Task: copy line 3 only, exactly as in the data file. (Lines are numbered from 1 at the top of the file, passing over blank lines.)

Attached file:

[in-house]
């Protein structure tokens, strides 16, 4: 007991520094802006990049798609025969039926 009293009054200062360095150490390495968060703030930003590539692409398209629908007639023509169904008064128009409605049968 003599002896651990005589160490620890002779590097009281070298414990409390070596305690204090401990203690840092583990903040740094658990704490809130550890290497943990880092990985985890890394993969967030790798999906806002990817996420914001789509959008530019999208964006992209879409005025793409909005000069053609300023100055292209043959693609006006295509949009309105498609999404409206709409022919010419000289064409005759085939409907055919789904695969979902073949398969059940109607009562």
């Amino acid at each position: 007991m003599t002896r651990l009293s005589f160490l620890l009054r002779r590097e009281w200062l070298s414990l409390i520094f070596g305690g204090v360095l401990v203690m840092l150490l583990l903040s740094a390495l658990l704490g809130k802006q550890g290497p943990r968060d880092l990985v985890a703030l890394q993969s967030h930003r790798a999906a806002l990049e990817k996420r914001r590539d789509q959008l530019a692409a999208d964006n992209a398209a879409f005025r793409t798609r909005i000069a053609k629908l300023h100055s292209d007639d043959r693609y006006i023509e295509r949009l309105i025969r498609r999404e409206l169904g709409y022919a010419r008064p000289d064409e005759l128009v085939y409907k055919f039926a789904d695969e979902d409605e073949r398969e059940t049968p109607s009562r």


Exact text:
């Amino acid at each position: 007991m003599t002896r651990l009293s005589f160490l620890l009054r002779r590097e009281w200062l070298s414990l409390i520094f070596g305690g204090v360095l401990v203690m840092l150490l583990l903040s740094a390495l658990l704490g809130k802006q550890g290497p943990r968060d880092l990985v985890a703030l890394q993969s967030h930003r790798a999906a806002l990049e990817k996420r914001r590539d789509q959008l530019a692409a999208d964006n992209a398209a879409f005025r793409t798609r909005i000069a053609k629908l300023h100055s292209d007639d043959r693609y006006i023509e295509r949009l309105i025969r498609r999404e409206l169904g709409y022919a010419r008064p000289d064409e005759l128009v085939y409907k055919f039926a789904d695969e979902d409605e073949r398969e059940t049968p109607s009562r």